Can we really call it a “civil war” when there are like 12 people on one side and 74 million on the other?
For some reason I can’t find an embeddable version of the video Kinzinger posted yesterday to announce his new PAC, “Country First.” (A McCain reference, just to sharpen the contrast with Trump.) You can watch it on their website. I find it less interesting for the content of Kinzinger’s speech, which is verrrry heavy on bromides, than for the mere fact that it exists. There are only three Republicans left in Congress who are unafraid to speak their mind about Trump and Trumpism — Kinzinger, Mitt Romney, and Lisa Murkowski — and Romney and Murkowski have good reason to believe they can survive a primary because of their states’ somewhat unique political cultures.
Kinzinger has no such guarantee. Granted, he’s won his House primaries easily in the past, but he knows he’ll be a prime target for MAGAworld in 2022. Liz Cheney might have enough money and establishment connections by dint of her family pedigree that she can survive in Wyoming, but I’m skeptical that Kinzinger can. And yet here he is in full DGAF mode, doing TV interviews regularly about Trump’s pernicious influence on the party and further antagonizing the president’s voters. Now he even has a PAC devoted to the effort. While most other pro-impeachment Republicans are keeping their heads down, he’s waving the red cape in front of the bull.
What’s his deal? Is he that much of a boy scout that he feels called to challenge Trump knowing that the effort will almost certainly hurt him more than it hurts MAGA? Is there some “angle” here, in which Kinzinger thinks that the political courage he’s displayed in taking on Trump might actually earn the respect of voters in his district even if they tend to support the president?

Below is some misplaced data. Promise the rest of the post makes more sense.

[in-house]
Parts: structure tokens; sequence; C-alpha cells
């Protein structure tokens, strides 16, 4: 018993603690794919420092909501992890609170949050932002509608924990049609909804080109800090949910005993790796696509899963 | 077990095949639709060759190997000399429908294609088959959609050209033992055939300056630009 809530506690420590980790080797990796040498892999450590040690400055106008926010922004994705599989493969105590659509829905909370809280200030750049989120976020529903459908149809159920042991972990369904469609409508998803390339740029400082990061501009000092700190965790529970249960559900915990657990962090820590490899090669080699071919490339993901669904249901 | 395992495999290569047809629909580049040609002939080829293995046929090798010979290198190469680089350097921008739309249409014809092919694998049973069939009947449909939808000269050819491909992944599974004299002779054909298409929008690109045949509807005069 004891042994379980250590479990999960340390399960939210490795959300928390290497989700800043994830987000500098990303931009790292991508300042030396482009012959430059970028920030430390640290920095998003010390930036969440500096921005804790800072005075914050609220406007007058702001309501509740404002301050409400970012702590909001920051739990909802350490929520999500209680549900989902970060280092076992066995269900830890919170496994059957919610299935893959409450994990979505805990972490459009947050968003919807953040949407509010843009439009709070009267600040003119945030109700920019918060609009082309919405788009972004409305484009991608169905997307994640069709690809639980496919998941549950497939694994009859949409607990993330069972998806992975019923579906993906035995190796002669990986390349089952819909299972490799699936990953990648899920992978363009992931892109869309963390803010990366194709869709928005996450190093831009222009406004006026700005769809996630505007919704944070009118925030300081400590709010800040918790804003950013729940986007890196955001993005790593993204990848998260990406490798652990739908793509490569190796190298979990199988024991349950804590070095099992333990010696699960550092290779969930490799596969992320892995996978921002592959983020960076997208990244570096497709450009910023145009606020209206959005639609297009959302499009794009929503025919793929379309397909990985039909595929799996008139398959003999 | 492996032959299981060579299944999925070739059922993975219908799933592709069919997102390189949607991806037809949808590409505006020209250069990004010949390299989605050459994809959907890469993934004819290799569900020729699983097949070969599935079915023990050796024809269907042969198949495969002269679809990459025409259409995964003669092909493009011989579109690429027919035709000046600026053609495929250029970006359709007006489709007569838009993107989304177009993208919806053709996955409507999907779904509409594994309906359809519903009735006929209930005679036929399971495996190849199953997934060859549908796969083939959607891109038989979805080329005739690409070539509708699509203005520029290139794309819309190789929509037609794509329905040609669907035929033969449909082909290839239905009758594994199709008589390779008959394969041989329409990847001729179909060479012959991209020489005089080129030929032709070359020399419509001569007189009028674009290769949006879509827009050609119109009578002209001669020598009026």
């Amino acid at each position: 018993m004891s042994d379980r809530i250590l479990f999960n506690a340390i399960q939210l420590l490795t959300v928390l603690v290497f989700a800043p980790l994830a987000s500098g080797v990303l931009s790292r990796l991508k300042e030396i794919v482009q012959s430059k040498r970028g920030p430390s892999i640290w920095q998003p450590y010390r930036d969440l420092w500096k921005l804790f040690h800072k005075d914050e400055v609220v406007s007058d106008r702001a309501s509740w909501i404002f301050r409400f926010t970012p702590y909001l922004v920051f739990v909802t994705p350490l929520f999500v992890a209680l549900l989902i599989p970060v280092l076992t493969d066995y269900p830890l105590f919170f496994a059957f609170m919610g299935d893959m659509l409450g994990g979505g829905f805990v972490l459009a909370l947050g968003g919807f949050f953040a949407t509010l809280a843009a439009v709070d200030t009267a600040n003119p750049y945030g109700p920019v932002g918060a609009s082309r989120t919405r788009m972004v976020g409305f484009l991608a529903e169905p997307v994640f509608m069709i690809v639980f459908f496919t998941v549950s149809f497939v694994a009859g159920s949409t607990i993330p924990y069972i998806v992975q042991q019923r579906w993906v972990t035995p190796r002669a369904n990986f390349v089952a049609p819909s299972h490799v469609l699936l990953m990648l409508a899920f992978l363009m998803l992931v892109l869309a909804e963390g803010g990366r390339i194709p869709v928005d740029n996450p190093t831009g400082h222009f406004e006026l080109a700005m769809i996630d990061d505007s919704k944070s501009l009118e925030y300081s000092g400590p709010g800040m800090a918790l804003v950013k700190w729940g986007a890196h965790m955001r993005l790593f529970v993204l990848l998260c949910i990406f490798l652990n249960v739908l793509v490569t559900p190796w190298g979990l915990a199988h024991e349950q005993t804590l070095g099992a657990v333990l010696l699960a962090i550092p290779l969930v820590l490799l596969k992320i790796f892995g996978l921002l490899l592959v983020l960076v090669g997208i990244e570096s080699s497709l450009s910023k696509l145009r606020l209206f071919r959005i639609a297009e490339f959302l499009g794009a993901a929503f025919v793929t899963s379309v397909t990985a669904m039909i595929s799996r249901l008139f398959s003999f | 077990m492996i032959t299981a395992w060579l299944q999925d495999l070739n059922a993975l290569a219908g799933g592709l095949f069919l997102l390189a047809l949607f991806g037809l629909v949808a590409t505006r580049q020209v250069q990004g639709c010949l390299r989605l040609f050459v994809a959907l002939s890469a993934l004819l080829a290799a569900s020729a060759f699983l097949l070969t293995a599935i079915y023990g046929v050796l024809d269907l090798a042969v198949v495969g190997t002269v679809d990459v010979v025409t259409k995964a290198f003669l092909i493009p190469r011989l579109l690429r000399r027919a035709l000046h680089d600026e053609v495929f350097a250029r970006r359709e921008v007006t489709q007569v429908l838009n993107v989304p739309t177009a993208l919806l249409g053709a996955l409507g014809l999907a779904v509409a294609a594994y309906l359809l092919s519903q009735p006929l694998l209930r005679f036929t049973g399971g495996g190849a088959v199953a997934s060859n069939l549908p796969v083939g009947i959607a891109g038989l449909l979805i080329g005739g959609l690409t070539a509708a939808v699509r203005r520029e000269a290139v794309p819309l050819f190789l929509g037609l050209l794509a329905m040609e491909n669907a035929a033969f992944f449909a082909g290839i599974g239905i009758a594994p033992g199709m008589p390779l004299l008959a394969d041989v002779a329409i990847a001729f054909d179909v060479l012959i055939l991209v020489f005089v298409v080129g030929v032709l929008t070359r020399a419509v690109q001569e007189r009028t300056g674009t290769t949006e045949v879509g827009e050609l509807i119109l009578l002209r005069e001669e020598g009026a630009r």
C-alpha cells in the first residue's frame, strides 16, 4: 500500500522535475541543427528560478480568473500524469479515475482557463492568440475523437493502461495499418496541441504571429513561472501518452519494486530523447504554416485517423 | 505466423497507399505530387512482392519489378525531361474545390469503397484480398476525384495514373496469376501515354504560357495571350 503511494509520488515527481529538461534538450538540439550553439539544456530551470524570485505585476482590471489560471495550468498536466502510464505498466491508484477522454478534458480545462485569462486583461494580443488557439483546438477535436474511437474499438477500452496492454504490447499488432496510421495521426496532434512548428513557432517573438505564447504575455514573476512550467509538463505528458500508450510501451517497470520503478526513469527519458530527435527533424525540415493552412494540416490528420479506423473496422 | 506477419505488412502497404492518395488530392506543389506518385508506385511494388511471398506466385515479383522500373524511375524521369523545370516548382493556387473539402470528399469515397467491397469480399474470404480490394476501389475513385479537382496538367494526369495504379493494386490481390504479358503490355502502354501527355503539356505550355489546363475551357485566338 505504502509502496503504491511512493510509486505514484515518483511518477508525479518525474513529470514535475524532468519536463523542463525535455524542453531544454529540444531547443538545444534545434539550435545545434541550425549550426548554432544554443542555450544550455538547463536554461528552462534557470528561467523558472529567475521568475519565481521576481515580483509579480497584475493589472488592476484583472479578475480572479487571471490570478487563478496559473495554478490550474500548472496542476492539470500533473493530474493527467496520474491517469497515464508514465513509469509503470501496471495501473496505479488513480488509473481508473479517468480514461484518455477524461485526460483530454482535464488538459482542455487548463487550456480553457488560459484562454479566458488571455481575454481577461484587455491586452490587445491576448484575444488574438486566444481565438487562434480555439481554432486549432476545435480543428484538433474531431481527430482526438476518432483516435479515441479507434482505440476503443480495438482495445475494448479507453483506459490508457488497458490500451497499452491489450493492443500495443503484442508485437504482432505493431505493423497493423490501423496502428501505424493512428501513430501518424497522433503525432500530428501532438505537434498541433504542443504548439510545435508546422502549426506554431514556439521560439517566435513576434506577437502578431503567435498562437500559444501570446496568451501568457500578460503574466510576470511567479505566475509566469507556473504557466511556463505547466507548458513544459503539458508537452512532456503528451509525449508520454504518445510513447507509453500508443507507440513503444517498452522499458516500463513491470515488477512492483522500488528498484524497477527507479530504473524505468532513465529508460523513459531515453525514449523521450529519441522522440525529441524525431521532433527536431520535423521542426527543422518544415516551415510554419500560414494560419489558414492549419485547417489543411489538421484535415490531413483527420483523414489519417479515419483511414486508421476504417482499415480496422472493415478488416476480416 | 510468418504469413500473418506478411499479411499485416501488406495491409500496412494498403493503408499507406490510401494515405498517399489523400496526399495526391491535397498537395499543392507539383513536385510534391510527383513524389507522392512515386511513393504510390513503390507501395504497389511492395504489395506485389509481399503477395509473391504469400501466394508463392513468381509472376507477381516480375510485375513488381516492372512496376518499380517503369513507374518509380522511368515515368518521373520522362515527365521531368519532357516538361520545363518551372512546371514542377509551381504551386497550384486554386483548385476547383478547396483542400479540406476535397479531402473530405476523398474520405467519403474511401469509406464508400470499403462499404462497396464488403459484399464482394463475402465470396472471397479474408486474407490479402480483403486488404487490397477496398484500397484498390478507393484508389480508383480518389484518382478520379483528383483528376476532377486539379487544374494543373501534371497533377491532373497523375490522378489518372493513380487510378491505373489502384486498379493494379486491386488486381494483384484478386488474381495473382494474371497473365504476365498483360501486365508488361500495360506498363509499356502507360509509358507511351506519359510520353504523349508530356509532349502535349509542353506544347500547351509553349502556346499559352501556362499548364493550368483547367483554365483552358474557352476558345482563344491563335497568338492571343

I doubt there’s any angle. What’s happening lately, I think, is that anti-Trump and Trump-skeptic Republicans are watching the way that two prominent Republican women are being handled by the party and getting angrier by the moment. On the one hand, Liz Cheney has MAGA droogs like Matt Gaetz campaigning against her in her own home state for the sin of having found Trump’s “stop the steal” incitement impeachable, which of course it was. On the other hand, hardly anyone in Congress has said an unkind word about Trump-backed Marjorie Taylor Greene despite the recent evidence that her crankery is even more ominous than everyone thought. It’s possible that this week will end with Cheney sanctioned by her caucus for having done the right thing and Greene left unpunished for having done many wrong things. A pre-Trump Republican looks at that and reacts viscerally: Get me away from this den of sociopaths as quickly as possible.
So that’s what some are doing. They’re going away.
Dozens of Republicans in former President George W. Bush’s administration are leaving the party, dismayed by a failure of many elected Republicans to disown Donald Trump after his false claims of election fraud sparked a deadly storming of the U.S. Capitol last month.
“The Republican Party as I knew it no longer exists. I’d call it the cult of Trump,” said Jimmy Gurulé, who was Undersecretary of the Treasury for Terrorism and Financial Intelligence in the Bush administration.